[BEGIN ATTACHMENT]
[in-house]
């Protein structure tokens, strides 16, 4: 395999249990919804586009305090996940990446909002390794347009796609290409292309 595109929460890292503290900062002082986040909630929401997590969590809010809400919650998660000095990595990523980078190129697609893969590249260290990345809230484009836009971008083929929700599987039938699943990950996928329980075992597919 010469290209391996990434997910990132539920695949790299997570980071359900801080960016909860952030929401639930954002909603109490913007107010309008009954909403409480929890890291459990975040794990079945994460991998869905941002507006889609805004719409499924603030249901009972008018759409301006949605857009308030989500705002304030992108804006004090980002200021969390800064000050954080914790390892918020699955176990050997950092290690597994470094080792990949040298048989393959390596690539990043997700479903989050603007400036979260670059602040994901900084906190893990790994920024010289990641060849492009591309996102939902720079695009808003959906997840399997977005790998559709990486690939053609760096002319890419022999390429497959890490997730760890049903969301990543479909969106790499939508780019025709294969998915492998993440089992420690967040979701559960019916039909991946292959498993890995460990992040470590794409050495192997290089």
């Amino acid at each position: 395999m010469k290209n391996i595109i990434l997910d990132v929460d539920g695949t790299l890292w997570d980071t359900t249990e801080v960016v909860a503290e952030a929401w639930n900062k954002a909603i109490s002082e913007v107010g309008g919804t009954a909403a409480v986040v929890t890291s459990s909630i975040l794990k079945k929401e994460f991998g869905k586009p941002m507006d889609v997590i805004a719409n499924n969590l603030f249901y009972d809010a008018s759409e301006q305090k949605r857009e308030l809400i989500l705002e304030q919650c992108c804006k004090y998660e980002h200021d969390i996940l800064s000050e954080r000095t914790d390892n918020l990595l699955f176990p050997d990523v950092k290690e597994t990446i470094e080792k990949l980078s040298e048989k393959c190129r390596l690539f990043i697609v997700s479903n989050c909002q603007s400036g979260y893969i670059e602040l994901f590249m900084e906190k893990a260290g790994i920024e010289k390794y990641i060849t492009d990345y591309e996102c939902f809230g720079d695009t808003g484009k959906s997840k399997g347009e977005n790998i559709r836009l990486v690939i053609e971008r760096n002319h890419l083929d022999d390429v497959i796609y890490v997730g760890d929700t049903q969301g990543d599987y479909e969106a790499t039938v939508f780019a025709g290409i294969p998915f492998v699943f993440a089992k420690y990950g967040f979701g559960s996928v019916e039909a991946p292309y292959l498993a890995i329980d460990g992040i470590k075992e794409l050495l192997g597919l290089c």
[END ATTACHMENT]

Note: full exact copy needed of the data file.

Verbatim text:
[in-house]
């Protein structure tokens, strides 16, 4: 395999249990919804586009305090996940990446909002390794347009796609290409292309 595109929460890292503290900062002082986040909630929401997590969590809010809400919650998660000095990595990523980078190129697609893969590249260290990345809230484009836009971008083929929700599987039938699943990950996928329980075992597919 010469290209391996990434997910990132539920695949790299997570980071359900801080960016909860952030929401639930954002909603109490913007107010309008009954909403409480929890890291459990975040794990079945994460991998869905941002507006889609805004719409499924603030249901009972008018759409301006949605857009308030989500705002304030992108804006004090980002200021969390800064000050954080914790390892918020699955176990050997950092290690597994470094080792990949040298048989393959390596690539990043997700479903989050603007400036979260670059602040994901900084906190893990790994920024010289990641060849492009591309996102939902720079695009808003959906997840399997977005790998559709990486690939053609760096002319890419022999390429497959890490997730760890049903969301990543479909969106790499939508780019025709294969998915492998993440089992420690967040979701559960019916039909991946292959498993890995460990992040470590794409050495192997290089």
């Amino acid at each position: 395999m010469k290209n391996i595109i990434l997910d990132v929460d539920g695949t790299l890292w997570d980071t359900t249990e801080v960016v909860a503290e952030a929401w639930n900062k954002a909603i109490s002082e913007v107010g309008g919804t009954a909403a409480v986040v929890t890291s459990s909630i975040l794990k079945k929401e994460f991998g869905k586009p941002m507006d889609v997590i805004a719409n499924n969590l603030f249901y009972d809010a008018s759409e301006q305090k949605r857009e308030l809400i989500l705002e304030q919650c992108c804006k004090y998660e980002h200021d969390i996940l800064s000050e954080r000095t914790d390892n918020l990595l699955f176990p050997d990523v950092k290690e597994t990446i470094e080792k990949l980078s040298e048989k393959c190129r390596l690539f990043i697609v997700s479903n989050c909002q603007s400036g979260y893969i670059e602040l994901f590249m900084e906190k893990a260290g790994i920024e010289k390794y990641i060849t492009d990345y591309e996102c939902f809230g720079d695009t808003g484009k959906s997840k399997g347009e977005n790998i559709r836009l990486v690939i053609e971008r760096n002319h890419l083929d022999d390429v497959i796609y890490v997730g760890d929700t049903q969301g990543d599987y479909e969106a790499t039938v939508f780019a025709g290409i294969p998915f492998v699943f993440a089992k420690y990950g967040f979701g559960s996928v019916e039909a991946p292309y292959l498993a890995i329980d460990g992040i470590k075992e794409l050495l192997g597919l290089c």